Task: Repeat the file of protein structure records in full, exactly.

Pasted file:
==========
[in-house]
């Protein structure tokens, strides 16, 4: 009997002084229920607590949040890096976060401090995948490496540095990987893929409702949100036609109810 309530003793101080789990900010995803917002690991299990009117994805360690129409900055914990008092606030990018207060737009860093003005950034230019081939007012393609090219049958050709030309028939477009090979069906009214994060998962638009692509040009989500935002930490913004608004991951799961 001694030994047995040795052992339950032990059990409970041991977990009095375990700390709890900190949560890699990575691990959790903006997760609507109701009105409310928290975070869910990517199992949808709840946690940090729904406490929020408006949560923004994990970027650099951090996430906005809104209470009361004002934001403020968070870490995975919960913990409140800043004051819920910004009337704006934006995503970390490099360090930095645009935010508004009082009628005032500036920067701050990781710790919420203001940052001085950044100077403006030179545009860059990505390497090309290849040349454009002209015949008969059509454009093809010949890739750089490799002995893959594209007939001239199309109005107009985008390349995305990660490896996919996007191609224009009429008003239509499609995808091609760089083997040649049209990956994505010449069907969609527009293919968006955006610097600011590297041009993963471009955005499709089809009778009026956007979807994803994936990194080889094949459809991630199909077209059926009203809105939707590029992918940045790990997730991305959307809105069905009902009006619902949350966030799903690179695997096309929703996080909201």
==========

[in-house]
């Protein structure tokens, strides 16, 4: 009997002084229920607590949040890096976060401090995948490496540095990987893929409702949100036609109810 309530003793101080789990900010995803917002690991299990009117994805360690129409900055914990008092606030990018207060737009860093003005950034230019081939007012393609090219049958050709030309028939477009090979069906009214994060998962638009692509040009989500935002930490913004608004991951799961 001694030994047995040795052992339950032990059990409970041991977990009095375990700390709890900190949560890699990575691990959790903006997760609507109701009105409310928290975070869910990517199992949808709840946690940090729904406490929020408006949560923004994990970027650099951090996430906005809104209470009361004002934001403020968070870490995975919960913990409140800043004051819920910004009337704006934006995503970390490099360090930095645009935010508004009082009628005032500036920067701050990781710790919420203001940052001085950044100077403006030179545009860059990505390497090309290849040349454009002209015949008969059509454009093809010949890739750089490799002995893959594209007939001239199309109005107009985008390349995305990660490896996919996007191609224009009429008003239509499609995808091609760089083997040649049209990956994505010449069907969609527009293919968006955006610097600011590297041009993963471009955005499709089809009778009026956007979807994803994936990194080889094949459809991630199909077209059926009203809105939707590029992918940045790990997730991305959307809105069905009902009006619902949350966030799903690179695997096309929703996080909201």